Despite the popular perception of Alzheimer’s disease, the hands-on experience of people and families living with the disease reveals that it does not mean the end of rich lives and relationships despite the reality of confronting an illness without a cure, professional and family caregivers say.
On April 25, the Martha’s Vineyard Center for Living (CFL) sponsored a forum on Alzheimer’s disease that attracted about three dozen people, many with poignant stories to tell. Alzheimer’s care specialists and several of those present debunked the idea that the irreversible illness is simply an exhausting process of debilitation for the afflicted and their caregivers. And they offered anecdotal and medically-based examples to indicate that love, continuous social interaction and stimulus from arts, music and culture work best to counteract the effects of the disease, in some cases reversing the decline and improving the quality of life for Alzheimer’s sufferers and their families.
The CFL has offered supportive daycare for 29 years and recently added programs to teach, support and offer respite service for Alzheimer’s caregivers, in addition to daycare programs four days a week for Alzheimer’s sufferers.
Alzheimer’s is one of about 50 identified dementia forms, accounting for 50-80 percent of dementia patients, according to the alz.org website. Alzheimer’s attacks the brain’s neural centers. Many other dementia forms are centered in the vascular systems. No cure exists for Alzheimer’s, though potential medical treatment protocols are in development, according to literature on the subject.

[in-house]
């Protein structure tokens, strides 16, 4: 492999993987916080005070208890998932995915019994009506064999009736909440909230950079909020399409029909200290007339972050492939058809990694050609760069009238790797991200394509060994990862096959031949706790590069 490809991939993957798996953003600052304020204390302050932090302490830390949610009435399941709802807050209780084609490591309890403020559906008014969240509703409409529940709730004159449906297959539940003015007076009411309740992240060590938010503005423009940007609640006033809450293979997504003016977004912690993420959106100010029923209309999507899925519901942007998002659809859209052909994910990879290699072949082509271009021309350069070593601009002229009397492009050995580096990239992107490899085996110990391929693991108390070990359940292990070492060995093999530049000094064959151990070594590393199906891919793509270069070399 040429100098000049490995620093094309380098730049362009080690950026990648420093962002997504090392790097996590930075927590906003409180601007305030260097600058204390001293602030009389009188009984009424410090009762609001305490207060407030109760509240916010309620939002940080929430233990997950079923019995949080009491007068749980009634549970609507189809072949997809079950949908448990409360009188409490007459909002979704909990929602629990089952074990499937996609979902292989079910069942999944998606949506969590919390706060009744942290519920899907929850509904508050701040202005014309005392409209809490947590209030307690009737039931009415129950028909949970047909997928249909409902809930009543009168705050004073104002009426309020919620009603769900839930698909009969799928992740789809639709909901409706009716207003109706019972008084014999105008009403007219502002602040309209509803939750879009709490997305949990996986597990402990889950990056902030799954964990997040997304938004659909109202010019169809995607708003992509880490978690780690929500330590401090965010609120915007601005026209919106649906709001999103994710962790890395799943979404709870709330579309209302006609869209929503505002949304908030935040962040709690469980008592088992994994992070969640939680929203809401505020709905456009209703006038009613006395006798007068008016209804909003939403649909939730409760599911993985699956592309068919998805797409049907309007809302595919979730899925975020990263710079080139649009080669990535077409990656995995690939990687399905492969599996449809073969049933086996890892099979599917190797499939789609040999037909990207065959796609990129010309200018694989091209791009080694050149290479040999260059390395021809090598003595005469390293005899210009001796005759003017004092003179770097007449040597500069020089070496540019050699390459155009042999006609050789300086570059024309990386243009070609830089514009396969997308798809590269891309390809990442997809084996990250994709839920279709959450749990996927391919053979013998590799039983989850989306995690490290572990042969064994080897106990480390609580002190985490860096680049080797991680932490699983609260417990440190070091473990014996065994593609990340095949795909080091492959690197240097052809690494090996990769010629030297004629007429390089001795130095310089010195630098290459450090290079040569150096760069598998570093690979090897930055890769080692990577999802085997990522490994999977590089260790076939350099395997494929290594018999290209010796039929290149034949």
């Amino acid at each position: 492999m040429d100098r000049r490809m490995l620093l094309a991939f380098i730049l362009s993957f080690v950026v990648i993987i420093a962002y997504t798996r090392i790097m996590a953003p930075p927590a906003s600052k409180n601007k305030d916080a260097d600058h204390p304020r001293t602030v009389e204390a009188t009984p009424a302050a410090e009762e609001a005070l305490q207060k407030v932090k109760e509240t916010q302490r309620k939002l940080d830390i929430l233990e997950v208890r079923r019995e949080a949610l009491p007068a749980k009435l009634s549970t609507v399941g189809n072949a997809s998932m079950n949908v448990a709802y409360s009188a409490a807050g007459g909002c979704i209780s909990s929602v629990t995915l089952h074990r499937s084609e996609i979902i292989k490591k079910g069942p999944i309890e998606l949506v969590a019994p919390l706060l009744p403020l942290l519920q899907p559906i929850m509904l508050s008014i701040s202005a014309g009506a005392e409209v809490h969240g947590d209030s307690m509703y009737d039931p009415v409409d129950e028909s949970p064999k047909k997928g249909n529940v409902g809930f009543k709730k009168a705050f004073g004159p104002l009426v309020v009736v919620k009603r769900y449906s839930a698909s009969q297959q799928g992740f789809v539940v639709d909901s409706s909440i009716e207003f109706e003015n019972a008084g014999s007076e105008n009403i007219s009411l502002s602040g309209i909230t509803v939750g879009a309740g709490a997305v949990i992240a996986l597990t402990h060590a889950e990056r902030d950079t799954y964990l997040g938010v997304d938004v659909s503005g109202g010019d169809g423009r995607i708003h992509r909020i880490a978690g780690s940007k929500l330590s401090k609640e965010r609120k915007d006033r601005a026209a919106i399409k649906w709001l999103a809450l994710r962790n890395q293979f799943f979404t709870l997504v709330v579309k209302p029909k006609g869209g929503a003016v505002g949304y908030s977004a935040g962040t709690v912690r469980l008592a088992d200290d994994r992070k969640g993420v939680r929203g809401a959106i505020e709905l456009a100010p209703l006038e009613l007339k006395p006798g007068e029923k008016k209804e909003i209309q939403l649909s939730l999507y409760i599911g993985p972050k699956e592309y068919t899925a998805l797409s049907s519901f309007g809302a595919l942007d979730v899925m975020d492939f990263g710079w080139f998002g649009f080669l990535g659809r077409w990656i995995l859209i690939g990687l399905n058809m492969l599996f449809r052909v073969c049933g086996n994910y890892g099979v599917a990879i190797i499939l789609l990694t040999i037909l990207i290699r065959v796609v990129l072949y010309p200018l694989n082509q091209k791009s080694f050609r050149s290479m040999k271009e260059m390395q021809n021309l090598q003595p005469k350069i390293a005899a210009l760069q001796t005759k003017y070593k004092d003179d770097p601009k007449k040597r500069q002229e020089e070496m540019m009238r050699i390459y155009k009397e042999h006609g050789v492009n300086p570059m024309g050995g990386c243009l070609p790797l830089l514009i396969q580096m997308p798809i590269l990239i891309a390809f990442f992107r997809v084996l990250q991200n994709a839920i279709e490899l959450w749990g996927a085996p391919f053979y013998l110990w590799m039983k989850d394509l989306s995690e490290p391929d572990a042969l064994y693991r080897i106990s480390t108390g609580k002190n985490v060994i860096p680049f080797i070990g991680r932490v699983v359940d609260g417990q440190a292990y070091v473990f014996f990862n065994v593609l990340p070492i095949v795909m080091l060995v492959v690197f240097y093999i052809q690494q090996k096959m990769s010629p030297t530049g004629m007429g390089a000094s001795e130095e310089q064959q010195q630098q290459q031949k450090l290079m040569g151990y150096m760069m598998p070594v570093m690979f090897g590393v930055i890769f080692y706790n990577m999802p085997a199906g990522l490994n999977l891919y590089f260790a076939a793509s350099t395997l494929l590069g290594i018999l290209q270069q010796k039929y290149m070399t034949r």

Leslie Clapp, CFL executive director, opened the session with the admission that, “Alzheimer’s is a journey and it can be a frightening and exhausting experience for patients and caregivers.” Ms. Clapp introduced a group of local, regional and national Alzheimer’s care activists who focus on improving quality of life for families with Alzheimer’s. They are also intent on changing a public perception of the illness that they said is rooted in fear.
John Zeisel, Ph.D., author of the best-selling “I’m Still Here,” and founder and president of Hearthstone Alzheimer Care facilities, pointed to the potential for a rich, albeit different life for patients and their families.
“There are 100 billion neurons in the human brain and only a small portion of them, even in late stages of Alzheimer’s, are affected by the disease,” he said. The creative centers of the brain are not impaired by the disease and are a way to “unlock” memory as well as enhancing acuity and quality of life, Mr. Zeisel said, adding that certain skills and abilities are “hardwired” in humans and are always available to people with Alzheimer’s.
“The skills that last involve learning and imagination,” Mr. Zeisel said. Declarative ( e.g. formal school education ) learning is impaired but procedural learning by doing (playing tennis or golf) is not impaired by memory loss.”